To view the slides from this lecture click here


8 February          

Bankruptcy, fraud, suicide and transportation for life: the history of the London Underground

Stephen Halliday, historian and author

The London Underground entered service in January 1863. Its early history depended on a succession of fraudsters, and confidence tricksters without whom it would never have become the most extensive underground railway system in the world. This talk, based on the speaker’s book ‘Underground to Everywhere’, will examine its extraordinary history, illustrated by contemporary prints.


15 February        

Displaced by war: Gertrude Powicke and Quaker refugee relief in France and  Poland during and after the First World War

Susan Pares, Author

This talk has two strands: the refugee relief and rehabilitation programme initiated by the British Society of Friends in 1914; and my great-aunt Gertrude Powicke’s part in that work from 1915 to 1919. The Friends recruited non-Quakers as relief workers and in this way my great-aunt, daughter of a Congregationalist minster, was accepted by the Society. The Quakers sent her to northeast France to help with the flow of refugees and she administered relief in various forms. After the end of hostilities, she agreed to join a new Quaker unit in Poland. Its first task was to help in the anti-typhus campaign in the country. Gertrude and a fellow-worker contracted typhus and both died in Warsaw in December 1919.



22 February        

Churchill: The War Leader

Allen Packwood, OBE, Fellow at Churchill College

This talk comprises an examination of Churchill’s 1940-1945 premiership drawing upon his archives and those of his contemporaries. The talk will take you through the doors of the secure strong rooms of the Churchill Archives Centre to examine Churchill’s own accounts of the war.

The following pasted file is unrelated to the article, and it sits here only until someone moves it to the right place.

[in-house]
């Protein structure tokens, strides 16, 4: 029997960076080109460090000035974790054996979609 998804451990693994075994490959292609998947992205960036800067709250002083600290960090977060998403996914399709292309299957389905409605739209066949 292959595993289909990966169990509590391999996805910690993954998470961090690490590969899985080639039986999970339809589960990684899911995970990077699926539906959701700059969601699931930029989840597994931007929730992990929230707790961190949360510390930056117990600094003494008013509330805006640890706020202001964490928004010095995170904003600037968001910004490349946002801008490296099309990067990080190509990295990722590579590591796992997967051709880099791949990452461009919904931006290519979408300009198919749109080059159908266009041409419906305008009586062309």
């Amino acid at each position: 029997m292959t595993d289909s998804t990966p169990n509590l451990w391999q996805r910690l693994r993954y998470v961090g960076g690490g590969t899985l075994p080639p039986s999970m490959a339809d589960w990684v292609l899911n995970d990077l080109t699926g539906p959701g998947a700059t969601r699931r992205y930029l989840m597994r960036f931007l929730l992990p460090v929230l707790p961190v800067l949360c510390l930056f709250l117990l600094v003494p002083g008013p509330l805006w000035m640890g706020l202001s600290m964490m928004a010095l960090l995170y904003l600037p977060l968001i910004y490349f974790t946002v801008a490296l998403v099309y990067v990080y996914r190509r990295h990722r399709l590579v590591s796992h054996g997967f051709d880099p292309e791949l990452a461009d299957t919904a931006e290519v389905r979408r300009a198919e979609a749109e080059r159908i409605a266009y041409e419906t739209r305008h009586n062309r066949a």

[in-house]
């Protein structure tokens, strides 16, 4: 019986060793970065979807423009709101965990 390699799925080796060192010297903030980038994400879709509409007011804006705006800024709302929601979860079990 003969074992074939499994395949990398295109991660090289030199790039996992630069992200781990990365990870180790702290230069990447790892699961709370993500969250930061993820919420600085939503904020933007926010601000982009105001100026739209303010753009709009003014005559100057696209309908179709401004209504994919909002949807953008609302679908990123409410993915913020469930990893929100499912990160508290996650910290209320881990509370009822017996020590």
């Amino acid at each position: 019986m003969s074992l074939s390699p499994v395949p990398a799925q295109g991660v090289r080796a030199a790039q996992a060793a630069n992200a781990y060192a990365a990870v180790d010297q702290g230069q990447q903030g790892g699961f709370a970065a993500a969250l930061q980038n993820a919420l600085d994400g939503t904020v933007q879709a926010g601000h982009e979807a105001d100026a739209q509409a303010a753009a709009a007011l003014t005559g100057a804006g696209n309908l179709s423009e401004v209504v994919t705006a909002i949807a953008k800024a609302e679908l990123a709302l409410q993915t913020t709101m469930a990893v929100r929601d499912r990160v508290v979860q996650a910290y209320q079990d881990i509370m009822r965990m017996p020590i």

1 March               

The Power of Praise and Blame in the daily life of a couple

Terri Apter, psychologist, writer and Leverhulme Emeritus Fellow

In marriage, a couple may embrace the idea of ‘total acceptance’, yet in the course of a marriage each partner is exposed to a wide range of judgements; these include judgements about behaviour, words, feelings, fairness, consideration, attentiveness, and even the quality of his/her love. Judgement is inevitable, but the ways praise and blame are expressed and received play a crucial role in the life of a couple. This lecture explores the complexities in these matters.


8 March               

The SKA Project: Building the world’s biggest radio telescope

Dr Rosie Bolton, Senior research associate, Battcock Centre for Experimental Astrophysics, Fellow and director of studies at Selwyn College

The Square Kilometre Array (SKA) radio telescope is likely to revolutionise our understanding of the Universe – as it will be able to detect radio waves with unprecedented sensitivity and image fidelity – and could help unravel some of the biggest mysteries of the Universe such as the role of dark energy and dark matter. This talk explains the complexity of building it, and its potential for future understanding.


15 March             



Details of past lectures can be found here

To contact the Wednesday lecture planning team, email: